Acute mesenteric ischemia (AMI) can be successfully treated with endovascular therapy such as balloon angioplasty, according to research from the University of Eastern Finland. The study also found that AMI is a more common cause of abdominal pain among the elderly than generally thought; however, it is difficult to diagnose before bowel damage develops.
If left untreated, acute mesenteric ischemia usually leads to gangrenous bowel, which is a life-threatening condition. AMI usually results from an occlusion of the superior mesenteric artery, typically caused by arteriosclerosis or embolism, a blood clot originating from the heart. Previously, the most common course of treatment was resection of gangrenous bowel - that is if anything at all could be done, as the overall mortality rate was over 80%.
In 2009-2013, a total of 66 patients with acute mesenteric ischemia were treated at Kuopio University Hospital in Finland. Mesenteric revascularization by endovascular therapy, such as balloon angioplasty or mechanical suction of the blood clot, was attempted in 50 of the patients, proving successful in 44 of the cases. Three of the patients underwent a surgical bypass after failed endovascular therapy. The mortality rate among the 66 patients was only 42%, which is a clear improvement compared to earlier treatment outcomes. Resection of gangrenous bowel was resorted to only in approximately one third of the patients, and more than half of them avoided surgery altogether.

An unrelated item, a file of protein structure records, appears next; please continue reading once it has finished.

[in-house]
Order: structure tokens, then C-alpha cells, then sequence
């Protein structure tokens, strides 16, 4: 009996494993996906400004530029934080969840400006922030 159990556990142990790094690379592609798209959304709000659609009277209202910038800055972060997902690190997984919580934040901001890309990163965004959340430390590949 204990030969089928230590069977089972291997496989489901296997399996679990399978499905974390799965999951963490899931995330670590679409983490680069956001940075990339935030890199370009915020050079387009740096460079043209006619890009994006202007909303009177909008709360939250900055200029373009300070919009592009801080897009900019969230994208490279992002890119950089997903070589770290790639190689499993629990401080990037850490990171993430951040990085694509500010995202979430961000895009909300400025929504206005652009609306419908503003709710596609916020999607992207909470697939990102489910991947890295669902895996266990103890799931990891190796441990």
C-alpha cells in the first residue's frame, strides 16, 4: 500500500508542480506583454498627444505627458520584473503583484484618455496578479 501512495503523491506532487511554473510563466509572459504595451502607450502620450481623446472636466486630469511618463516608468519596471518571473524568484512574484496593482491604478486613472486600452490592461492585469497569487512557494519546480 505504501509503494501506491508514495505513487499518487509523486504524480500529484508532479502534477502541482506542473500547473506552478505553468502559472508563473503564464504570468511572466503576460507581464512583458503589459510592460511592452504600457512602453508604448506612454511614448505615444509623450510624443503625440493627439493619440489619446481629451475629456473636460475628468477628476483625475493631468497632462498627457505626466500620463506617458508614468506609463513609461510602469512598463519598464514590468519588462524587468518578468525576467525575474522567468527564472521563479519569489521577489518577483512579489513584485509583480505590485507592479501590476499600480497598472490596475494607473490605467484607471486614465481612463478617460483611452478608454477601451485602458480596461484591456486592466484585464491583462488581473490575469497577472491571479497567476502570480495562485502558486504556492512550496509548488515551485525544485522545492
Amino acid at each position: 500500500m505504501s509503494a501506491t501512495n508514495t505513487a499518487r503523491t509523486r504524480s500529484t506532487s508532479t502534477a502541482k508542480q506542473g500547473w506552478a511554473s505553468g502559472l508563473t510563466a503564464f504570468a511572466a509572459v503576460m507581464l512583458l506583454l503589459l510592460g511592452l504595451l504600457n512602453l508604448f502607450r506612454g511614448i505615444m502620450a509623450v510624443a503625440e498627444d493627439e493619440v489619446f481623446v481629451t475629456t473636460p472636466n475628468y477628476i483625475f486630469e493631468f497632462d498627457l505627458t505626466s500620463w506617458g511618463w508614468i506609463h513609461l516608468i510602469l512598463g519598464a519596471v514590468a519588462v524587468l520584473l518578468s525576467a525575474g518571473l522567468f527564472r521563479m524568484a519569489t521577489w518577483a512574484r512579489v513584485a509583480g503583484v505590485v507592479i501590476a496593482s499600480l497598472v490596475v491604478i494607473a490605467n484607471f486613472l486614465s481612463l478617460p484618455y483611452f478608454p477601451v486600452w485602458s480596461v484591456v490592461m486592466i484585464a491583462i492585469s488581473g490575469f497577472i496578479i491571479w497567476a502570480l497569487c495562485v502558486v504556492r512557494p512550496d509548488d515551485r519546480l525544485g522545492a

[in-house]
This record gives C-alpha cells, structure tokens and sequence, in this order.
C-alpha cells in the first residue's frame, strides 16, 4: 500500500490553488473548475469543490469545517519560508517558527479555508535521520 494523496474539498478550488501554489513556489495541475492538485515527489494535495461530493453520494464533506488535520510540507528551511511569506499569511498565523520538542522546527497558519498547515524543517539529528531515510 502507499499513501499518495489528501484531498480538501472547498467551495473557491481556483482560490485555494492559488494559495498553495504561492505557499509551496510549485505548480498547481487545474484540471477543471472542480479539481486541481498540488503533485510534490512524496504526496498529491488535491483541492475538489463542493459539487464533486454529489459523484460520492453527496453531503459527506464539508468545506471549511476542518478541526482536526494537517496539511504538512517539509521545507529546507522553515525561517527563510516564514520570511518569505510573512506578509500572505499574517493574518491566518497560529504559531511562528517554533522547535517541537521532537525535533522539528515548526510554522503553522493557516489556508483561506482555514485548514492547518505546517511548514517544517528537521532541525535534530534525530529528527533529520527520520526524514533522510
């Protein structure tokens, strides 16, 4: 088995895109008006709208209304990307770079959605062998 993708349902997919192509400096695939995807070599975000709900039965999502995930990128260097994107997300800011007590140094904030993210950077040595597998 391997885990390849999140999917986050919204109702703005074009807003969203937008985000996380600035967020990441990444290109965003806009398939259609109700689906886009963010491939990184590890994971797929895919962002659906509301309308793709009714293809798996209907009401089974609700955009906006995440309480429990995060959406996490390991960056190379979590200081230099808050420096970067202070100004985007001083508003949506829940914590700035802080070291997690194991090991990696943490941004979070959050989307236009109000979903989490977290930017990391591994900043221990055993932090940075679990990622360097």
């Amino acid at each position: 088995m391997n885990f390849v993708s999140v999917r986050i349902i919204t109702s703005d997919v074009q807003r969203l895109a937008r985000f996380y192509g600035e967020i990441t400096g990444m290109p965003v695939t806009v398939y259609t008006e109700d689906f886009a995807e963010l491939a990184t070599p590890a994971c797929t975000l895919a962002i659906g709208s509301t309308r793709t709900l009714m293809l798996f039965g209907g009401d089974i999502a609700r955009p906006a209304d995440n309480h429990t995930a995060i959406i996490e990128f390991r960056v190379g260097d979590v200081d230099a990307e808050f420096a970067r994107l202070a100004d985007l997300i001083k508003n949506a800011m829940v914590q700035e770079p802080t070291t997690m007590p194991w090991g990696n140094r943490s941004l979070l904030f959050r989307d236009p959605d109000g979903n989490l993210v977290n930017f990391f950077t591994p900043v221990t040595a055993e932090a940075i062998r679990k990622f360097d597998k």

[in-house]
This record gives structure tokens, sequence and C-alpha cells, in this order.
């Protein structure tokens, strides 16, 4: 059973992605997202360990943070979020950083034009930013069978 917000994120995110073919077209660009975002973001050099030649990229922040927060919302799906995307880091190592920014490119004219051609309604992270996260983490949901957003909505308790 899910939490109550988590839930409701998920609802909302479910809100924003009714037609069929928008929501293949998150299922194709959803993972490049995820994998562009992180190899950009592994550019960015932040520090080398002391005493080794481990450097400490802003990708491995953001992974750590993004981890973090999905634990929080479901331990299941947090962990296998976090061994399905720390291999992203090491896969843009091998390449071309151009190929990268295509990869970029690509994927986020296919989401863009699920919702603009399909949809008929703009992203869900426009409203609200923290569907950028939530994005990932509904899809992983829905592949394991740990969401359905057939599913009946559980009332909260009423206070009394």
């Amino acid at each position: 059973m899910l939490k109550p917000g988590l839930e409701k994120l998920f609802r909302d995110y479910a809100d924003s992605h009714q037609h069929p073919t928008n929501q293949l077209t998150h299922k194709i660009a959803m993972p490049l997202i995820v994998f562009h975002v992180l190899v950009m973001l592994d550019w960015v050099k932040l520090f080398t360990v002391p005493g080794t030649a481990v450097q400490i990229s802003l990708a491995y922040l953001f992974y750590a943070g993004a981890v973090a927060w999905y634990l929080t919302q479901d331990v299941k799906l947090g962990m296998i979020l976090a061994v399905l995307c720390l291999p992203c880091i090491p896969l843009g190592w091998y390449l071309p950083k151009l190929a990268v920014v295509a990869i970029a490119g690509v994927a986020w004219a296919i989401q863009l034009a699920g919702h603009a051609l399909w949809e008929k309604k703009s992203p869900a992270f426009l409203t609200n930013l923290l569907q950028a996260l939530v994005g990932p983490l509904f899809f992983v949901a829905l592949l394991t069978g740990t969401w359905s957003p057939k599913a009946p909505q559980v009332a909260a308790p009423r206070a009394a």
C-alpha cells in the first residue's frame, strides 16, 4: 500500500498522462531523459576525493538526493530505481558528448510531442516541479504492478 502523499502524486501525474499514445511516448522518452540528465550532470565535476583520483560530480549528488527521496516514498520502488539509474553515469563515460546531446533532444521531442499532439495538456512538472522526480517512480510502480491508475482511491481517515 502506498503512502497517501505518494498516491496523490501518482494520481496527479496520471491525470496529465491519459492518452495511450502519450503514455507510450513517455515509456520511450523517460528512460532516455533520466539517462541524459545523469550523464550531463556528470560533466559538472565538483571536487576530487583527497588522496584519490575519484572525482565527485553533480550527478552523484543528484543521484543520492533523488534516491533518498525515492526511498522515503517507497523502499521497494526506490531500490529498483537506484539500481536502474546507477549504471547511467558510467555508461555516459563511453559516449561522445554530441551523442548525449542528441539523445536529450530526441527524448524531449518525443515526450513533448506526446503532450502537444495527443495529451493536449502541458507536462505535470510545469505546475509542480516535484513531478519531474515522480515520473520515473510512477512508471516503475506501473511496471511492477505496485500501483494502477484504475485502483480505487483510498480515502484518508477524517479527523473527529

Acute mesenteric ischemia has so far been regarded as a very rare condition. The study analysed the prevalence of the disease within one hospital district in eastern Finland and found that in patients over 75 years of age, AMI is in fact a more common cause of acute abdominal pain than ruptured abdominal aortic aneurysm or acute appendicitis. The mean age of the treated patients was 79 years. Acute mesenteric ischemia is a disease affecting old people in particular, and underlying risk factors of cardiovascular diseases are typical.
AMI is usually diagnosed using contrast enhanced computed tomography (CT), which is generally regarded as a very reliable diagnostic method. However, the study demonstrated that it is very challenging to make a definite diagnosis at the early stage of the disease. CT findings are often inconclusive, and they tend to get more conclusive only after permanent bowel damage has developed. For the patient's prognosis, however, it is crucial to make a diagnosis before bowel damage develops.
"We hope that this study will raise awareness among surgeons and radiologists of the prevalence of AMI in older patients, as well as of the diagnostics-related challenges," says Vascular Surgery and Gastrointestinal Surgery Specialist Jussi Kärkkäinen, Lic. Med., who presented the results in his doctoral dissertation.
The findings were originally published in the Journal of Gastrointestinal Surgery, European Journal of Radiology, and CardioVascular and Interventional Radiology.